New York City has an abundance of resources. If there is one city in the United States that can address some facet of health, this would be the place, and though I am going to make a rather broad generalization, I do not believe every organization makes the most of their potential to maximize resources. I should not have to explain to someone living in one borough that they are better off traveling into another borough to receive quality service, or that help with their need does not exist in their specific borough. This goes back to the notion of accessibility and acceptability.  Is it feasible to ask someone to travel for a class or to fill out an application? (I hope you agree with me that the previous question is rhetorical). If the resource landscape in New York City as a whole is so robust that every other major city in the US looks to us to inform their own public health agenda, then why shouldn’t that be the case in each borough? Would overall health increase by providing permanent solutions to address borough-specific social determinants? It is by no means a panacea, and I know I am not the first person to question the system, but it is just some food for thought. My mind continuously wonders about my role in the public health of our community, and so, why not think about your own?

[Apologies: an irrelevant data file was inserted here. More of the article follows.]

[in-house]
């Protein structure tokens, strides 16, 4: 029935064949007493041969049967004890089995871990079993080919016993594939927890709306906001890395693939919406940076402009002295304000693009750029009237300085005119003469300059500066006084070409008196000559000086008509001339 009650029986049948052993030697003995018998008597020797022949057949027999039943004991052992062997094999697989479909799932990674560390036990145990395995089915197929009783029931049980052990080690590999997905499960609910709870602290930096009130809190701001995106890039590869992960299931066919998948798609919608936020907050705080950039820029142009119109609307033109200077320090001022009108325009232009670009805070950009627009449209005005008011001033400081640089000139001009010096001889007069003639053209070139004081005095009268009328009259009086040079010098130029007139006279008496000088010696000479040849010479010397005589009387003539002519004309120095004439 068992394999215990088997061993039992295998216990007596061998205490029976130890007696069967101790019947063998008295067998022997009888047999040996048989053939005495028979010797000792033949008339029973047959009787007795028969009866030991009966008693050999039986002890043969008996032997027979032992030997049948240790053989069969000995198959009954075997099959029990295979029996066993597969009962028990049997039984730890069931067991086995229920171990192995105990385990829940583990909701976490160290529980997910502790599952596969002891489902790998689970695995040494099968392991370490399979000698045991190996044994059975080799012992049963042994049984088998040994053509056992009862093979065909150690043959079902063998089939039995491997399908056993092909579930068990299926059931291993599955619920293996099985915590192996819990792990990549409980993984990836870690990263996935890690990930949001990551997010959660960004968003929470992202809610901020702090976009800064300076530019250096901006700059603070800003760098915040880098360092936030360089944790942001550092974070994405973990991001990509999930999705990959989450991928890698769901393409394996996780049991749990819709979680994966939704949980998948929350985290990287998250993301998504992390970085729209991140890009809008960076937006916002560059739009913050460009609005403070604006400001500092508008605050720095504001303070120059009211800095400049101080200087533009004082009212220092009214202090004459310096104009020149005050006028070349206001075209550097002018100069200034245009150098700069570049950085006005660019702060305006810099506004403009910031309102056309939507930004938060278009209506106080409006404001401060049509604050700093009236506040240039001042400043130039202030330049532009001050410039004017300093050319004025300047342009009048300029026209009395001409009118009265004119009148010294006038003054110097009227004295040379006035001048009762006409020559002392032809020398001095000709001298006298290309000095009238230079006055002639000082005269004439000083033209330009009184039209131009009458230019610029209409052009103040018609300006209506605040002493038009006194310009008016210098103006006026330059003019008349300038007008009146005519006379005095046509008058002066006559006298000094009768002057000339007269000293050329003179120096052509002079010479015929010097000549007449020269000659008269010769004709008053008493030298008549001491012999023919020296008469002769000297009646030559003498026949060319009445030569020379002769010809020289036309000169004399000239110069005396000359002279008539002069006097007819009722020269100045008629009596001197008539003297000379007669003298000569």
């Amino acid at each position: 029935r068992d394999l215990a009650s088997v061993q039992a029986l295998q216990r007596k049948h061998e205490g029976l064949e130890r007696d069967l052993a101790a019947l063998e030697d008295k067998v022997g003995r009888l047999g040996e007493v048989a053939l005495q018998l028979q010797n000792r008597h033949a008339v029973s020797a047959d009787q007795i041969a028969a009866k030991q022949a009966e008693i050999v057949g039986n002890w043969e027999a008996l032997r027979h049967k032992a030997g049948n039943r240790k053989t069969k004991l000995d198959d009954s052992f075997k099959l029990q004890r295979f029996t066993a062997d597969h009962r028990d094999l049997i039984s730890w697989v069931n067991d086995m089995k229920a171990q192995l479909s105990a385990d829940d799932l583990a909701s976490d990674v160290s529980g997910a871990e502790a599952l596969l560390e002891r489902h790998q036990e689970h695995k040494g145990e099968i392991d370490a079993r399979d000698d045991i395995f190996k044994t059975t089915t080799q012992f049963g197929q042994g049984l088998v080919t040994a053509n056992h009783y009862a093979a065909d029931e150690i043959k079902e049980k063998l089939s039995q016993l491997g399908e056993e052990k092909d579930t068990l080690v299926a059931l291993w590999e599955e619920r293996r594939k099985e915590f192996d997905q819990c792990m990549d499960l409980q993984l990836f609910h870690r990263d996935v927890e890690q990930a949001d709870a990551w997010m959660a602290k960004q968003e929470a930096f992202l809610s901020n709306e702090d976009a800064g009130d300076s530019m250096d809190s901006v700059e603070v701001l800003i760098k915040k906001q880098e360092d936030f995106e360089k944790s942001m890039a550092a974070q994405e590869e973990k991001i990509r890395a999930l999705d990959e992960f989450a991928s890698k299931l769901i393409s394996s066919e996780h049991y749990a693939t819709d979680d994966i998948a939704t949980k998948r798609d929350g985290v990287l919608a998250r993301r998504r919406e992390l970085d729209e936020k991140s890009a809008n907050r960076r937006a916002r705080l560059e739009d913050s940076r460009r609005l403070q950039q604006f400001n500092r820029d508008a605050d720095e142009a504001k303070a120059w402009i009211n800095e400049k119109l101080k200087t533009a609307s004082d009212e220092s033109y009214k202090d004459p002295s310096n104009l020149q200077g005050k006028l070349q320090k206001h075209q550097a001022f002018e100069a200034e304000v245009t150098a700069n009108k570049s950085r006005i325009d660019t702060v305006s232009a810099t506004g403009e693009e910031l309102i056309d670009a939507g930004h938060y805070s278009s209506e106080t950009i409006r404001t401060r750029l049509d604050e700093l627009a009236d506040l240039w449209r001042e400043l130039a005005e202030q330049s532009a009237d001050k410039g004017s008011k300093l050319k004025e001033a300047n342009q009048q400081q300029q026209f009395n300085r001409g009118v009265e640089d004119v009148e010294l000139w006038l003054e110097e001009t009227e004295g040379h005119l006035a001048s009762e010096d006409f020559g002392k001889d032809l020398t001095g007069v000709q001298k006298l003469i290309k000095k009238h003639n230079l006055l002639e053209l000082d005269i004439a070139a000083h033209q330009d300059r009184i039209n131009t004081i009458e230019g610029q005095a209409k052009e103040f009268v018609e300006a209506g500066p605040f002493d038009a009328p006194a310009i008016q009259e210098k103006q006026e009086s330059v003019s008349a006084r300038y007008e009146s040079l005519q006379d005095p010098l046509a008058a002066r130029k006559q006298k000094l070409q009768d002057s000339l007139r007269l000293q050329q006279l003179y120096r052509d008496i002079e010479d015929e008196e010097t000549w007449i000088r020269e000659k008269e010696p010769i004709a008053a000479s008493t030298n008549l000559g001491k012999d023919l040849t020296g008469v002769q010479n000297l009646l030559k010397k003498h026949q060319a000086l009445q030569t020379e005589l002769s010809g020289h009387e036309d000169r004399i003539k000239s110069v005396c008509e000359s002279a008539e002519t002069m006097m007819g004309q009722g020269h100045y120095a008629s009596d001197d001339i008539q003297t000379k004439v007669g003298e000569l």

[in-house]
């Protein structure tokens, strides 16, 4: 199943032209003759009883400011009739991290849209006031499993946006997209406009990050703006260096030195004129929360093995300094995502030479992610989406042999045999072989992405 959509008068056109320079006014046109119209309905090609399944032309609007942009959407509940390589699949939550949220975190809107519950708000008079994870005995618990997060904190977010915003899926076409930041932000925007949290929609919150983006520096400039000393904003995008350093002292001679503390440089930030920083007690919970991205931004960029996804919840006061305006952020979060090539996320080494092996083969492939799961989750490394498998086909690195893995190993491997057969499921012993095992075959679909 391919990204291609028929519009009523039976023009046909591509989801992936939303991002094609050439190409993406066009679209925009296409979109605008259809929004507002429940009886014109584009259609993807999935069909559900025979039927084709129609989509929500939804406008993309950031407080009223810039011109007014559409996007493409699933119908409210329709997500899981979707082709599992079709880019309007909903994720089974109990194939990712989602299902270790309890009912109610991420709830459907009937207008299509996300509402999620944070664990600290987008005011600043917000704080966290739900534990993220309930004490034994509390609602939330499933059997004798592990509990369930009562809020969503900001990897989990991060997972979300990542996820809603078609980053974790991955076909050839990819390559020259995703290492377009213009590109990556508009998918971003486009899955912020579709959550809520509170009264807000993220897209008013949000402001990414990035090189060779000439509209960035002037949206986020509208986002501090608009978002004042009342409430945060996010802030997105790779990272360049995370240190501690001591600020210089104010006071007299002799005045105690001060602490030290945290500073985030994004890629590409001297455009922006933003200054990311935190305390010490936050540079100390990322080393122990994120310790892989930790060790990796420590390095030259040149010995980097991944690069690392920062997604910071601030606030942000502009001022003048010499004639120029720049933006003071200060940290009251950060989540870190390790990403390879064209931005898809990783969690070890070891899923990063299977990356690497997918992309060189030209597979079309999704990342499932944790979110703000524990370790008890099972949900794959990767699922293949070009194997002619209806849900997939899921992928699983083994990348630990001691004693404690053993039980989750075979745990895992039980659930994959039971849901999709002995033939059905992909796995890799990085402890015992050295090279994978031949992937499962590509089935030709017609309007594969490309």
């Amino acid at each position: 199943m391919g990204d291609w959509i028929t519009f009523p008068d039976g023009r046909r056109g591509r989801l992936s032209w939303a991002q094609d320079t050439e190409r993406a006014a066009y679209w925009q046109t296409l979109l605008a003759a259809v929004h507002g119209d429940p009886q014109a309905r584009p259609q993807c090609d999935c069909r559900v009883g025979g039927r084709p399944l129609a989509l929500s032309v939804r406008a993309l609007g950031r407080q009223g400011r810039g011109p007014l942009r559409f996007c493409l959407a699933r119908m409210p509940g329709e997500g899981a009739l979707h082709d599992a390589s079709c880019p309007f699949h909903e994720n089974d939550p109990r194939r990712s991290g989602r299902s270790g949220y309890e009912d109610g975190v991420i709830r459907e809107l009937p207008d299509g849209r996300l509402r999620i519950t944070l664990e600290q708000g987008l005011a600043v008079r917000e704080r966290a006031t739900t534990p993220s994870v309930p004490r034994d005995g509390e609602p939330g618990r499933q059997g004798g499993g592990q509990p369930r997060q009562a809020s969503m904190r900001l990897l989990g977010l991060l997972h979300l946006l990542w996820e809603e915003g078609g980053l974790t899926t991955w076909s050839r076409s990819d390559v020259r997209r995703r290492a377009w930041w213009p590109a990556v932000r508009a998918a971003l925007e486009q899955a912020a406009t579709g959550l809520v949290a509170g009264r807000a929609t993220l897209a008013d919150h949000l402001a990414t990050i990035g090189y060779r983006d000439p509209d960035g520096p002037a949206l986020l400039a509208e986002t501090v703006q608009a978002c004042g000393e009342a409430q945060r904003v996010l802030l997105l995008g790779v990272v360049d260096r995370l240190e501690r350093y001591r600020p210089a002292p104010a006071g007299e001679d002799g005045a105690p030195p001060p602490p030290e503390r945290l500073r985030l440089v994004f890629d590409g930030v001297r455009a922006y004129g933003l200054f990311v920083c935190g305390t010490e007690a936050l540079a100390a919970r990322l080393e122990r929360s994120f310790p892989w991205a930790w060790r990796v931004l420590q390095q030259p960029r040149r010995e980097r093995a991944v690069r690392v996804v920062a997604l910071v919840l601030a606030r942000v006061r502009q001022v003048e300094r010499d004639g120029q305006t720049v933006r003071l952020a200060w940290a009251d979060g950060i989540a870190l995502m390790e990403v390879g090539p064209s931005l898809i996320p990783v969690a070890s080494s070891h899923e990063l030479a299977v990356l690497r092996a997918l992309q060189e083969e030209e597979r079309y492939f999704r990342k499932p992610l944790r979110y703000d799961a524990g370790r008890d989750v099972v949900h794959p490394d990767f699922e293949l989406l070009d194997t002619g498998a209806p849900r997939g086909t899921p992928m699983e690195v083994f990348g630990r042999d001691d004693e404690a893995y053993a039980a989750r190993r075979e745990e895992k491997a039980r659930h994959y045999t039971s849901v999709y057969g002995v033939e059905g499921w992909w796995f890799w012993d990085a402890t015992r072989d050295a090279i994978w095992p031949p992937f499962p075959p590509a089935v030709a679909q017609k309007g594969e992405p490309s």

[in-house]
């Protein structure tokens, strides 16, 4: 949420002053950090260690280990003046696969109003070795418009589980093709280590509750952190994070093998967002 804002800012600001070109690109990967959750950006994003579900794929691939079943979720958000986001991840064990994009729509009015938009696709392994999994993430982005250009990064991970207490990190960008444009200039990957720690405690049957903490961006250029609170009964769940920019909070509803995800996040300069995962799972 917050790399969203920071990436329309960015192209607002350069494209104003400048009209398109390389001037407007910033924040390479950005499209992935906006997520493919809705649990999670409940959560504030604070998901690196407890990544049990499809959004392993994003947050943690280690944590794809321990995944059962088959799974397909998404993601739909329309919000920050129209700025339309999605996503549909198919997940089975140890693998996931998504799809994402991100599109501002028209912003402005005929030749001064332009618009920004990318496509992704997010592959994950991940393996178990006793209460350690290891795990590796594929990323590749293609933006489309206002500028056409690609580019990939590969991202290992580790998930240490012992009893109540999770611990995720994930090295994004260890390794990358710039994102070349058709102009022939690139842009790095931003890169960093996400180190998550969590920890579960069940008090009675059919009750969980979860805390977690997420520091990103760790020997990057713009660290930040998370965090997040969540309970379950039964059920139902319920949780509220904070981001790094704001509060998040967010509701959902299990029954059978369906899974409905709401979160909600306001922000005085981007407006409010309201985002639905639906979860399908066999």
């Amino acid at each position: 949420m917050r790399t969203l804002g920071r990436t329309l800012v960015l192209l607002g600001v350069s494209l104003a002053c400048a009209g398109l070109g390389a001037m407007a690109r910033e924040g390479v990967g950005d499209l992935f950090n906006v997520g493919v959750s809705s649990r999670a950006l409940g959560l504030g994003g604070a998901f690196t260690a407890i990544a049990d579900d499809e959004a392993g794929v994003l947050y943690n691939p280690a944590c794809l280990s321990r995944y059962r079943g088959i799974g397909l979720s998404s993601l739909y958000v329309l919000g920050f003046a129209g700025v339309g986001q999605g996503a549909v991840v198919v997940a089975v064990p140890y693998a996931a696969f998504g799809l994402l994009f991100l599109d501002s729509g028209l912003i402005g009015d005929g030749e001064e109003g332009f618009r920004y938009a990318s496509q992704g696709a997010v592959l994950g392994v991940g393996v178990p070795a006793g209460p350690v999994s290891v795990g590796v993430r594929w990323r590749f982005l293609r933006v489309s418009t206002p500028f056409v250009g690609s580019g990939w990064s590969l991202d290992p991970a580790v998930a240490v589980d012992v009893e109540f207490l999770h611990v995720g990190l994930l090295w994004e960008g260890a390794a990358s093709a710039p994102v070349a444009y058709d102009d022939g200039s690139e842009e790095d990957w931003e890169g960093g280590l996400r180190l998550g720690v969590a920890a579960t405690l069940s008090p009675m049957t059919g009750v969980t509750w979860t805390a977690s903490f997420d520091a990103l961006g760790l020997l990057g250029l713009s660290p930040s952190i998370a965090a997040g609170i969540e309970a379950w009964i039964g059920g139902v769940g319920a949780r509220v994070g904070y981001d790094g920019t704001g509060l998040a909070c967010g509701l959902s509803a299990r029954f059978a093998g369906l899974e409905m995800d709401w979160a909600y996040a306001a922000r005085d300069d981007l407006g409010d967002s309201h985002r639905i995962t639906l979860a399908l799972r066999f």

Written by Pilar Mendez
Contact: pmendez@latinoaids.org

 

The 49th Anniversary of Medicaid and Medicare

This week marks the 49th Anniversary of Medicaid and Medicare. On July 30th, 1965 President Lyndon B. Johnson signed the Medicare Bill into Law at the Harry S. Truman Library in order to improve the state of health care in the United States. Forty-five years later the Affordable Care Act was signed into law, but the hopes for Americans have not changed much since 1965.  Back  then, President Johnson noted,